‘We now need ways to store energy, not fuel’

V Nivedita Chennai | Updated on September 28, 2021

A future in renewables calls for a paradigm shift, says KPMG executive Anish De


To transition to a less carbon-intensive economy, policymakers must focus not only on scaling up renewable sources of energy but also newer ways of storing it, says Anish De, Partner and Head, Energy and Natural Resources, KPMG.

While fossil fuels will still dominate, newer technologies can help lower the dependence and boost the renewable sector.

The storage problem

Traditionally, energy generated through crude oil, coal and gas is consumed almost immediately. For renewables, scientists are looking for ways to store the energy produced, as fuel supply is intermittent.


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“We are talking about flipping the paradigm — generating the moment the wind blows or the sun shines, but then storing that energy. So, instead of storing the fuel, we are producing electricity and then storing it. This 180-degree flip is not easy, especially on a global scale,” says De. The need for large-scale storage facilities is a challenge.

The available technologies come with their own drawbacks. Lithium-ion batteries are commonly used but mainly for small-scale needs and the raw materials are limited and expensive. Pump storage, which combines solar, wind and hydro energy, has limited use due to difficulties in implementation.

New tech to the rescue?

De is confident that scientific advancement can solve these problems. “New technologies will come,” he says.

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He cites the example of carbon capture technology, which stores the carbon released when burning fossil fuels. “This way, we can continue using the fossil-fuel-based plants,” he says, while also pointing out that it is currently not cost-effective on a large scale. On the quest to use hydrogen for industrial purposes, he says, “The hope is that by 2030-40 we can get green hydrogen on a large scale.”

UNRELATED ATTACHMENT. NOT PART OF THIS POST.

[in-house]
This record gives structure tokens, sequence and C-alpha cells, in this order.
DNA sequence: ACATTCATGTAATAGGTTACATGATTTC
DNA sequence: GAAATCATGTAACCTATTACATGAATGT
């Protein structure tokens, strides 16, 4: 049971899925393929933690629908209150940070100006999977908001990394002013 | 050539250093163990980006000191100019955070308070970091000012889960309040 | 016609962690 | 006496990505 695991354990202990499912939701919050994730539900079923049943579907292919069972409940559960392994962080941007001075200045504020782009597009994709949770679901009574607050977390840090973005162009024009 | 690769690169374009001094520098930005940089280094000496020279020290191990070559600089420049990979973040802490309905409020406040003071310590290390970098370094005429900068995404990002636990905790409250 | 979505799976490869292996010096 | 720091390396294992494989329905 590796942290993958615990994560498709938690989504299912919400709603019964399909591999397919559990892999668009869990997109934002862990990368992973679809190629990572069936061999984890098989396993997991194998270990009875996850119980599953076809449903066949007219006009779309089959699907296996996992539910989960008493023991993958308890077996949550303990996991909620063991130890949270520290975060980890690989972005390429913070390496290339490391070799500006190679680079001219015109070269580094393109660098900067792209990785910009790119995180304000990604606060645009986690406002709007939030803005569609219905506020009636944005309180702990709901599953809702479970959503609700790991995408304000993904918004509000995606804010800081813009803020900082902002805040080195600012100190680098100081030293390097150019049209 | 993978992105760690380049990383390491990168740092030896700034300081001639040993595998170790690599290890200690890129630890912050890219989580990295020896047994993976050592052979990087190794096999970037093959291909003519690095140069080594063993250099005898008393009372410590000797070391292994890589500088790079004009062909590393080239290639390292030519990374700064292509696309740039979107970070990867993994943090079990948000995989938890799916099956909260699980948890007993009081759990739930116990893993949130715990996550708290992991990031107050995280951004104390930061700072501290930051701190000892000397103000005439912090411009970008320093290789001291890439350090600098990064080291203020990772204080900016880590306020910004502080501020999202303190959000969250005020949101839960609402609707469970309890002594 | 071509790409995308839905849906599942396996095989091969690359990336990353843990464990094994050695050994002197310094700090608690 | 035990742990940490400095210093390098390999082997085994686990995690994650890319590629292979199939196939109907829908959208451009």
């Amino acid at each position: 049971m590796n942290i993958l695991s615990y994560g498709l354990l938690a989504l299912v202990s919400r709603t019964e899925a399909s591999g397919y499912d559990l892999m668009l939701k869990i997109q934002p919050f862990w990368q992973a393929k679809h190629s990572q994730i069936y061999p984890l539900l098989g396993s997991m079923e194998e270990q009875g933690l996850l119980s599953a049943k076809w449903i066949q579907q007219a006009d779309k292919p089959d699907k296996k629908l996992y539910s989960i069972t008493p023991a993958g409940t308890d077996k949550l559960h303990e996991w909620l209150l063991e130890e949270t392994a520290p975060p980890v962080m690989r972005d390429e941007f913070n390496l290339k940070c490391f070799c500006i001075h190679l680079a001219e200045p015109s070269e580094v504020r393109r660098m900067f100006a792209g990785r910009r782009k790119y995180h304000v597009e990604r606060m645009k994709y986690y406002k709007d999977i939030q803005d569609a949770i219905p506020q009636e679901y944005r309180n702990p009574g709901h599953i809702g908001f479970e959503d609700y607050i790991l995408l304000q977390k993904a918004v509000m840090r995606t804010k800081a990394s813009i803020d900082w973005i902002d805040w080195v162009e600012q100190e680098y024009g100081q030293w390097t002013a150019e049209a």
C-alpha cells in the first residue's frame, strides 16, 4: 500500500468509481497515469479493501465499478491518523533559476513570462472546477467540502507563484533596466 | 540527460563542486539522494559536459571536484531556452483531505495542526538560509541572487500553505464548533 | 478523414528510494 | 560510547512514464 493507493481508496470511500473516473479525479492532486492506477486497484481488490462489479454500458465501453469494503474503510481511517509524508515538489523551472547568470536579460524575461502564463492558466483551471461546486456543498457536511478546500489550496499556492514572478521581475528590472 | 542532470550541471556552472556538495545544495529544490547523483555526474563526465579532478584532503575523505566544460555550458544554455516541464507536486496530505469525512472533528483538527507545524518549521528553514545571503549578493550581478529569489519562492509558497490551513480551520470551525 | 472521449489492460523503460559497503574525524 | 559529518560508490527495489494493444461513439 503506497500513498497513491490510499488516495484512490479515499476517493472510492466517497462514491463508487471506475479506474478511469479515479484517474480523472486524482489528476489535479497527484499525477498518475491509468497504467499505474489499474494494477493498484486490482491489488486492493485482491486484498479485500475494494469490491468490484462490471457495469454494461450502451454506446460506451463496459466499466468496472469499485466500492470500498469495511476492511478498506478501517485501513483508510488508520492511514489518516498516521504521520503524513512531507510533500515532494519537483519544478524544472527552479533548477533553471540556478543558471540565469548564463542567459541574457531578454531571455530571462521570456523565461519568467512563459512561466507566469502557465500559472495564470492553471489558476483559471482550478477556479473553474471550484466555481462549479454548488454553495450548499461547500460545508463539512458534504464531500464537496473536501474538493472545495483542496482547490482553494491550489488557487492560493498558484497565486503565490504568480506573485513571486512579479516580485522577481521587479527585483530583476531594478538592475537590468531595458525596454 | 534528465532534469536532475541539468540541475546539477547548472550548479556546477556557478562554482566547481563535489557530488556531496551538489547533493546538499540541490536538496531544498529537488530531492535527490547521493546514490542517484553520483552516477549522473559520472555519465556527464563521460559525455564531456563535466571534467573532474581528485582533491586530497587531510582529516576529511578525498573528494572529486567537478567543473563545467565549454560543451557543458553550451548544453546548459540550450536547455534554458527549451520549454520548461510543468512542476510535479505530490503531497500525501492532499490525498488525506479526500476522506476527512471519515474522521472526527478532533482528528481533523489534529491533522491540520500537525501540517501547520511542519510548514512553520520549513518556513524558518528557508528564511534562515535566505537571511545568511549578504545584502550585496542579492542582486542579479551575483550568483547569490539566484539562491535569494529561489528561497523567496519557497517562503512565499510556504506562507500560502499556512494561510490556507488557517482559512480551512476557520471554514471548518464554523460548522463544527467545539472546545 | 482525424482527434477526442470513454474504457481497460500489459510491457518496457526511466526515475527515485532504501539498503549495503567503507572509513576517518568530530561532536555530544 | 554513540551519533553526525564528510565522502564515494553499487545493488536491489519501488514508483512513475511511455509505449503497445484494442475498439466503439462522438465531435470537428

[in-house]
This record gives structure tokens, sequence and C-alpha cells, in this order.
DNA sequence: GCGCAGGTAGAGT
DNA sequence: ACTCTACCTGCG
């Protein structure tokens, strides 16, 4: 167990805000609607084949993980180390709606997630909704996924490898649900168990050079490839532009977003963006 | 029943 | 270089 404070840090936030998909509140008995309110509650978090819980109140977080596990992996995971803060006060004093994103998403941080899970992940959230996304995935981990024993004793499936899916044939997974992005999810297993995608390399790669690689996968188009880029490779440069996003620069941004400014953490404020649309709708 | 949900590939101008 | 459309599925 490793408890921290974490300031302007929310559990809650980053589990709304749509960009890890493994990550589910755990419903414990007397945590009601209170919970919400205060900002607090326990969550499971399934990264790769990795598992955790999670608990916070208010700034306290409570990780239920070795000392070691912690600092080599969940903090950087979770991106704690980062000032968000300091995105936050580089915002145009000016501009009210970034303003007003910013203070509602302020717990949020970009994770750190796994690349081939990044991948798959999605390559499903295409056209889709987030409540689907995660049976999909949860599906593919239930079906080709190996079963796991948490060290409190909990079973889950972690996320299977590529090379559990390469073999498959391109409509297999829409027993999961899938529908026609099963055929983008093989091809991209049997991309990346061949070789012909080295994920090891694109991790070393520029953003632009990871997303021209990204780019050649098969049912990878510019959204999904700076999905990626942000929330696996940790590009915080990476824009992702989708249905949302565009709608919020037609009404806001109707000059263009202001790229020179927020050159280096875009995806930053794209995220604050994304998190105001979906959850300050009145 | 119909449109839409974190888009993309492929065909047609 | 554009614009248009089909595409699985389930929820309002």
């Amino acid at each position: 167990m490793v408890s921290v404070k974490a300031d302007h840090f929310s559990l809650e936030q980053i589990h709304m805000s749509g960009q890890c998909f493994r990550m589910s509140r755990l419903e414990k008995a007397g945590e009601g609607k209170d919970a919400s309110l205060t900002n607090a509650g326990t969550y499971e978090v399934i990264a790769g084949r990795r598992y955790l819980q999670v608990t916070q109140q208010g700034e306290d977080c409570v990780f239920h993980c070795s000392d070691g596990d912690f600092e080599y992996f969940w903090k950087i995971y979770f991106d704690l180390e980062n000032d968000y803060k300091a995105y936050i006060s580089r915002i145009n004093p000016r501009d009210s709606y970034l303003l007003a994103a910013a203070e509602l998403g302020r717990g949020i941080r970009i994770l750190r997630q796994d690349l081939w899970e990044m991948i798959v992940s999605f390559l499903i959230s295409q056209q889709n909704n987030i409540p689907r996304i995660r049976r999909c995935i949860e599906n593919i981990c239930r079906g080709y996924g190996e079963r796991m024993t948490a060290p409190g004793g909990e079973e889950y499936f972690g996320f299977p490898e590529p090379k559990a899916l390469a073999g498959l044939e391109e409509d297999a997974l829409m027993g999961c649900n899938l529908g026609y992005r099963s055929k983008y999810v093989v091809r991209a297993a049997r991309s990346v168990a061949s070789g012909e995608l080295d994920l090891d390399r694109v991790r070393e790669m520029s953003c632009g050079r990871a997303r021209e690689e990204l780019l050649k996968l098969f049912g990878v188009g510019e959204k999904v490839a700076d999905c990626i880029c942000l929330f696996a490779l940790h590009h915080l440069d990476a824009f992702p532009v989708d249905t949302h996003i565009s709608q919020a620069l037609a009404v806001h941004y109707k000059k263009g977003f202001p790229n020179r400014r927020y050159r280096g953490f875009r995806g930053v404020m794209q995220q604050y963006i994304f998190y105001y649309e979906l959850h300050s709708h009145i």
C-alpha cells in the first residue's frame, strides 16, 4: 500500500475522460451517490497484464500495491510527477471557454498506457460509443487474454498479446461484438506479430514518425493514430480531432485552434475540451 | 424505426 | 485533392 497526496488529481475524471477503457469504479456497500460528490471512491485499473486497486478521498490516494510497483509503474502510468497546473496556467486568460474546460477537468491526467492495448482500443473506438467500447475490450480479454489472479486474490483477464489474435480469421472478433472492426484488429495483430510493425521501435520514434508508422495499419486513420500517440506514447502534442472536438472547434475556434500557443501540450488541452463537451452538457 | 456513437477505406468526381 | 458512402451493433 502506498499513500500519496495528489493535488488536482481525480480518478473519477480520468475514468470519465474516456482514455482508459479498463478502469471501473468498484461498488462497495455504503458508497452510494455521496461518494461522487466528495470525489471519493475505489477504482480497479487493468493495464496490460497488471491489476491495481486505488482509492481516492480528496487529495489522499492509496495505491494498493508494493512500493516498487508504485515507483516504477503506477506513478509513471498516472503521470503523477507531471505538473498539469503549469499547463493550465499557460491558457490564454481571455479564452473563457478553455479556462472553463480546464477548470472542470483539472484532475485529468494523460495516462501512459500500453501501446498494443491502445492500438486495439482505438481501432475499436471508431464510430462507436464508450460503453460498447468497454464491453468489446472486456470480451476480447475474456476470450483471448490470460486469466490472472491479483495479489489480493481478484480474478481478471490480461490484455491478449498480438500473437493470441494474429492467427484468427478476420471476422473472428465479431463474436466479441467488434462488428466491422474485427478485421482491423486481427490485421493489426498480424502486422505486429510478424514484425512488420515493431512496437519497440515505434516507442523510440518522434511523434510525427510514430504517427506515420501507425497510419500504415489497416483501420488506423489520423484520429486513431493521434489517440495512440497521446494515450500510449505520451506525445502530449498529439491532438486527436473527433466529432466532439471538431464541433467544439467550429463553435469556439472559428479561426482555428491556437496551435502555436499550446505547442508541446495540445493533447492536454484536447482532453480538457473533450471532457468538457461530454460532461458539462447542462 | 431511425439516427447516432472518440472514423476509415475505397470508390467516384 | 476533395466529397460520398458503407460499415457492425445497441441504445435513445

Nuclear energy, on the other hand, raises concerns related to safety, public opinion and land acquisition. As for biofuels, they can serve economic and environmental purposes, he says.

Energy equity

What about the pollution caused by mining for rare minerals like cobalt, lithium and manganese that are needed for new-age energy storage? De prefers the middle path. “Carbon dioxide release is the biggest problem... we need to contain it... make some adjustments... Which is the lesser evil? We would have to choose.” The focus must be on recycling these materials to create a circular economy, he adds.

On the way forward to ensure energy security for developing economies, De replies, “Where do we get the energy from? That’s the debate to have.” Developed nations are investing funds to find answers, but the technology needs to be transferred at affordable prices. “It is not an equity debate, but a practical one… The most practical solution is to transfer funds from the rich nations to the poor.”

Published on September 28, 2021

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